Book 60: Ivory Coast (French) – En attendant le vote des bêtes sauvages = Waiting for the wild Beasts to Vote (Ahmadou KOUROUMA)
He had gone back up into the Sahel and the Sahara, his native land, and had gone back to the great tribal wandering. And he had fully recovered. It is only the desert which heals despair. For the desert is endless spaces, the silence of the sand dunes, a night sky enamelled with thousands of stars. An environment which faultlessly saves those who have profoundly lost hope. In the desert, it is possible to cry without fear of making a flood overflow a wadi. Nowhere is nature so favourable for meditation as the desert. That is why all the great prophets were born in the deserts.
This is the story of Koyaga, the eternal president-cum-dictator of the ‘Gulf Coast’. His story is an amalgam, and a peerless sendup, of several dictators – Ivory Coast’s own Houphouët-Boigny, ‘Emperor’ Bokassa of the Central African Republic/Empire, Mobutu Sese Seko of Zaire (now Congo DR), Eyadema of Togo. It is narrated mainly by a griot (praise-singer/minstrel/musician/historian/king’s fool) in a deliciously satirical, pseudo-sycophantic way. The great nationalist leader began his career as a stooge of the French colonialists, fighting for them in Indo-China, and when the president of his newly-independent country refuses the returning soldiers their pensions, Koyaga overthrows him. He becomes one of those dictators (like Houphouet-Boigny) who shout their anti-Communism so as to receive massive aid from the West. But with the fall of the Iron Curtain their usefulness to the West is at an end and they are forced to undergo democratic elections – and to re-invent themselves once again.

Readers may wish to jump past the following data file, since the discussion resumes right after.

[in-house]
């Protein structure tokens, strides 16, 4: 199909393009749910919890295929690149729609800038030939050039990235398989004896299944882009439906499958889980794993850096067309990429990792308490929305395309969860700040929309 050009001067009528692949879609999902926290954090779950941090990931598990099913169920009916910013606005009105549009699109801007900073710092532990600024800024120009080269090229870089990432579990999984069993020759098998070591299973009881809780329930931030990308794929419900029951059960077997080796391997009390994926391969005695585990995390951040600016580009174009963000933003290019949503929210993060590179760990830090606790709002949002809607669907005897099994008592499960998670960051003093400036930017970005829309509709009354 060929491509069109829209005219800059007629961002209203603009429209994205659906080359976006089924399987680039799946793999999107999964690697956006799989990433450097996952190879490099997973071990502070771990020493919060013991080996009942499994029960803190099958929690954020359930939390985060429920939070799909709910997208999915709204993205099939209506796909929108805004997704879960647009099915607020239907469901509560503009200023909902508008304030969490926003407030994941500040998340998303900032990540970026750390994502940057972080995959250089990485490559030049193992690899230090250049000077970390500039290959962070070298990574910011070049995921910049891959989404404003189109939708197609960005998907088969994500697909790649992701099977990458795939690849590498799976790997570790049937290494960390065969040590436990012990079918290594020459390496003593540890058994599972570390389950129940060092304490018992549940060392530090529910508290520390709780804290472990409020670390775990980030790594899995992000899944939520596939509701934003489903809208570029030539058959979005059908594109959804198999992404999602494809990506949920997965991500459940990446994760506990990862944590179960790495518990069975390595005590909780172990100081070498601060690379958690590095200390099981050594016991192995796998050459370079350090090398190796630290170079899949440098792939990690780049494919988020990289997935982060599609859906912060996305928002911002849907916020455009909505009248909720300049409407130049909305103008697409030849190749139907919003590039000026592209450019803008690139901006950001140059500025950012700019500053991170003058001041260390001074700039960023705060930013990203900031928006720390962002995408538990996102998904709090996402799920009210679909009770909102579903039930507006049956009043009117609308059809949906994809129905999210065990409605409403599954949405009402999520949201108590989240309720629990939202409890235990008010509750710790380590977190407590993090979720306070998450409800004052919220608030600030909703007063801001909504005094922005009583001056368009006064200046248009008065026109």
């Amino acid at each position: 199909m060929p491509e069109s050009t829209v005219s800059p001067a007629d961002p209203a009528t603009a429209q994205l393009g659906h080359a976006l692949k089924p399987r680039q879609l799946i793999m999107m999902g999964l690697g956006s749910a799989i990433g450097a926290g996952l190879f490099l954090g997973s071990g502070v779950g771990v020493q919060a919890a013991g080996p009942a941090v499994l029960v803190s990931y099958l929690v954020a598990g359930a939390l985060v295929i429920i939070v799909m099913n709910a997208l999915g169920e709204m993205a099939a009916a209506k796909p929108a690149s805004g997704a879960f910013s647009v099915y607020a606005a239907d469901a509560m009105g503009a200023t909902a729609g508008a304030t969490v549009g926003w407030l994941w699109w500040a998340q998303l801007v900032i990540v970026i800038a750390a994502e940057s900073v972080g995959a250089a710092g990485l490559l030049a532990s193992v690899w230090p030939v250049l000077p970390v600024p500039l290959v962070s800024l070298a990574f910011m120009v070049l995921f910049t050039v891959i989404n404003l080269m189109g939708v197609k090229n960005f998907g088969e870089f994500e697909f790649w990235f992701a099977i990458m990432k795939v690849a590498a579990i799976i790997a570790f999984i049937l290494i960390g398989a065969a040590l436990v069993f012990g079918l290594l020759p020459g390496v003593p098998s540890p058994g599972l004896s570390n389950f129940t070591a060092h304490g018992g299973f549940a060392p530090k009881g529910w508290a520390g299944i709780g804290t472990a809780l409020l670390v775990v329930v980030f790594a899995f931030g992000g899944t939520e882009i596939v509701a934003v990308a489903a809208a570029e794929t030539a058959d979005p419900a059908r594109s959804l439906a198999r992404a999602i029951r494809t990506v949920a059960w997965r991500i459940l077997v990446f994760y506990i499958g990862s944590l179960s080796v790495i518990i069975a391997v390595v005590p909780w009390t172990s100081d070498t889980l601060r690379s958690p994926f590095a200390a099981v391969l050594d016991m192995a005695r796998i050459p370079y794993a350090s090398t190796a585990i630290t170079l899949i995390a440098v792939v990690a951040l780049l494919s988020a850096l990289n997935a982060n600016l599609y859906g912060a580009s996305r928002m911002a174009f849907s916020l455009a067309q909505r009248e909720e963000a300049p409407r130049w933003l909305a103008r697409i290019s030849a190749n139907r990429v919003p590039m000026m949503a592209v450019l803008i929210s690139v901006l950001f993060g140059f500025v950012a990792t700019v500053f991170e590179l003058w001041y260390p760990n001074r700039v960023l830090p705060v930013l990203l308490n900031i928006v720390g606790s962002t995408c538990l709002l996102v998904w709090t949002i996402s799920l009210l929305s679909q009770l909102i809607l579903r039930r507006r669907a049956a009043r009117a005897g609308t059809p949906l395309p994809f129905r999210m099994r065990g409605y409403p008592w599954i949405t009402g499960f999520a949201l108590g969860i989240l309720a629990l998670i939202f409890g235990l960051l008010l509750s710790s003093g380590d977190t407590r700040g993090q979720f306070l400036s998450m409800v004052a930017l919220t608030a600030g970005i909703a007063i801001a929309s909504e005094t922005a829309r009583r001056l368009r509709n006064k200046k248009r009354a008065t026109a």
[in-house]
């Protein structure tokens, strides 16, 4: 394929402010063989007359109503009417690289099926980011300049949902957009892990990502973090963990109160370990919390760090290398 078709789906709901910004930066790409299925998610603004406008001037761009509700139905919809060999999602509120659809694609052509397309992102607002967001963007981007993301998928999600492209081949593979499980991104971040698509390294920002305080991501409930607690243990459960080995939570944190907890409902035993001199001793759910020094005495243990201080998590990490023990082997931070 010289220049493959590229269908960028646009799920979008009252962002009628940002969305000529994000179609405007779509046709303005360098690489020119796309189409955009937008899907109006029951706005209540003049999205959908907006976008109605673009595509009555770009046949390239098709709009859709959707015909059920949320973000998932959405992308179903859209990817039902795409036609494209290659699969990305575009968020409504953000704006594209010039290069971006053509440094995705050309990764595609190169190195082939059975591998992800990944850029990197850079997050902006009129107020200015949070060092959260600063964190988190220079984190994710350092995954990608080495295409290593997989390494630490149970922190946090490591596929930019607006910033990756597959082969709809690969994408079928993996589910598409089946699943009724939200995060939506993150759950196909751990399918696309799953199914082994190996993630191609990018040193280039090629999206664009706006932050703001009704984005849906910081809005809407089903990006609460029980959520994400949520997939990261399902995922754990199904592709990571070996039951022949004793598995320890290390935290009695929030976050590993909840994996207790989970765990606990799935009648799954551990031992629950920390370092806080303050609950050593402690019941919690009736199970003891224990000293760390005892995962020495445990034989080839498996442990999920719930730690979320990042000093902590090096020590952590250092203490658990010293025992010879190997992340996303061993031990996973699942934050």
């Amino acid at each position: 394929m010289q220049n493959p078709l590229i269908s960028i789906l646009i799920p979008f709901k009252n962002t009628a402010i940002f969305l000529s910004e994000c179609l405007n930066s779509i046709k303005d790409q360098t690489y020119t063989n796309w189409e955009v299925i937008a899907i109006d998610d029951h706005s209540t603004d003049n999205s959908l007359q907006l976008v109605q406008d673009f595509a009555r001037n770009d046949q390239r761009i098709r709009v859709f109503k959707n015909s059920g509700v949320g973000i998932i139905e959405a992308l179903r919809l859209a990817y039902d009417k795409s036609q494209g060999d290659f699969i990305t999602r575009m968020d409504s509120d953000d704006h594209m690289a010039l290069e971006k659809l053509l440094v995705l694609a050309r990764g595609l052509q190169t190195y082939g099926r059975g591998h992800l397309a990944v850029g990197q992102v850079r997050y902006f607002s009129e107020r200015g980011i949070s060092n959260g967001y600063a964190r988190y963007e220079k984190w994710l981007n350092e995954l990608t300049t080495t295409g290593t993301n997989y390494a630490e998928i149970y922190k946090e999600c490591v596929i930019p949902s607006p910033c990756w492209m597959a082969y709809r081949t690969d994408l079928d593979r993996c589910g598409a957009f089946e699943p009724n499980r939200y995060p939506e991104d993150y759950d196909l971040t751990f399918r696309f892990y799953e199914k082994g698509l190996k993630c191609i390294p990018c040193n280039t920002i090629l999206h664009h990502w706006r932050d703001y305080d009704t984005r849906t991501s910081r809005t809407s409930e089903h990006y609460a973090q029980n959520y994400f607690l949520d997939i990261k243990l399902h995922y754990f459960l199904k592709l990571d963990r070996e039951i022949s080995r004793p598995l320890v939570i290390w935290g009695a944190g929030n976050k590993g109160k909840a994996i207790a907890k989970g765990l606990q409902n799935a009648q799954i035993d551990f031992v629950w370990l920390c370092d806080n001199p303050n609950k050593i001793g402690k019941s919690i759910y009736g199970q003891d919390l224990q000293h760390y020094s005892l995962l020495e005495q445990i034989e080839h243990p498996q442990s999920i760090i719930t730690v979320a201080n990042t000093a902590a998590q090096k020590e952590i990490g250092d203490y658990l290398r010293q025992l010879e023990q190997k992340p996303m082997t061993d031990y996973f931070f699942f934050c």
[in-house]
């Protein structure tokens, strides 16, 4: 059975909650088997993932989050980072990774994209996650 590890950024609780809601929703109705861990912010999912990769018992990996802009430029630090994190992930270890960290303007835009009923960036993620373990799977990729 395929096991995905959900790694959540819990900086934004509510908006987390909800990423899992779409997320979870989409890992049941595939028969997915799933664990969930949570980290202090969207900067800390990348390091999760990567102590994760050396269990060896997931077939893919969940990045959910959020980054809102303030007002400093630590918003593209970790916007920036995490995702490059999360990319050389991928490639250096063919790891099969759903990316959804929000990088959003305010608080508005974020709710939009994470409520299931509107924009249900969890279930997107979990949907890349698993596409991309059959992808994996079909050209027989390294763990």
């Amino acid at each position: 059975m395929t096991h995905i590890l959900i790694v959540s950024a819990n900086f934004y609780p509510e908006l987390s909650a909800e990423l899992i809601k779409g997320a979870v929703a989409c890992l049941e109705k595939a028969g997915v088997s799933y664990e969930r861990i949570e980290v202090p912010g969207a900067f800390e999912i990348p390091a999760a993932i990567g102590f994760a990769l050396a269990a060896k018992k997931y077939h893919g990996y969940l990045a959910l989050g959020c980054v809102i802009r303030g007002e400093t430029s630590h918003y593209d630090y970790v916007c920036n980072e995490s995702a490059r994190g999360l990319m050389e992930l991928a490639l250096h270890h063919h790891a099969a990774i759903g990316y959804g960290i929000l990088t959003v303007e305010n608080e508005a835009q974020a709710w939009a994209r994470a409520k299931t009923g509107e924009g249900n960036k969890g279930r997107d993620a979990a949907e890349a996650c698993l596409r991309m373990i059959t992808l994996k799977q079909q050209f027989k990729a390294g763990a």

To European eyes it might seem like a sort of magical realism, yet here the unbelievable comes out as somehow more credible than the evident. For example, instead of the blatant obviousness of Koyaga ‘escaping’ from a prison where he was already permitted to come and go by his friend the prison director, and that he arrived in the capital disguised as a poultry seller (rather than as a white cock) – these are two banal for the legend, which would have magic warfare (and counter-magic from the to-be-assassinated president). For Koyaga is a shape-changer (such as you might find in Norse mythology). And prophecies, as usual, find fulfillment when you try to avoid them.
Kourouma’s novel is the story of Ivory Coast in particular and Africa in general. It is a scathing critique of a continent that has been betrayed by its leaders, who continue to inflict colonialism on their people in another form. Long but rich, it is another classic which I cannot recommend highly enough.
KOUROUMA, Ahmadou (1927-2003), En attendant le vote des bêtes sauvages, Paris, Editions du Seuil, 1998, ISBN 978.2.02.041637.5
[English translation: KOUROUMA, Ahmadou, Waiting for the Wild Beasts to Vote, London, Vintage, 2004, ISBN 9780099283829]
The forest was black and Darko was afraid to enter. The trees, covered from apex to root with dry, sloughing scales, beckoned him with their crackling, stunted branches. The forest floor erupted in a charcoal-colored cloud of dust as the gnarled, ragged tree roots burst from the earth and turned into massive, thrashing limbs. Swaying, the trees began to lumber toward Darko. He wanted to escape, but terror paralyzed him. He opened his mouth to scream but no sound came.
Fairly light-hearted for a murder mystery, but treating its themes with due consideration, this is a very likeable, easy-to-read novel. Yet I found I learnt a great deal about the local culture and ways of thinking from it. A ‘wife of the gods’ (trokosi) is a local girl offered to the local healer/witch doctor in expiation of some supposed transgression. That this is without the poor girl’s consent goes without saying… The not-very-nice witch doctor in this work is one of the prime suspects in the murder of a young woman who had locked horns with him in her anti-AIDS campaign, but did he do it? There are certainly one or two rather extreme AIDS remedies in this book! The hero, Detective Inspector Darko Dawson, who had moved to the capital Accra, digs up dark corners of his own past in this apparently sleepy village. He is a very likeable character, even if he does go off the rails occasionally (and understandably). I suspect this novel will be enjoyed by a much wider circle than just those who read murder mysteries. A totally enjoyable read.
Quartey was raised in Ghana but now lives in the US.
QUARTEY, Kwei, Wife of the Gods, New York, Random House, 2009, ISBN 978-0-8129-7936-7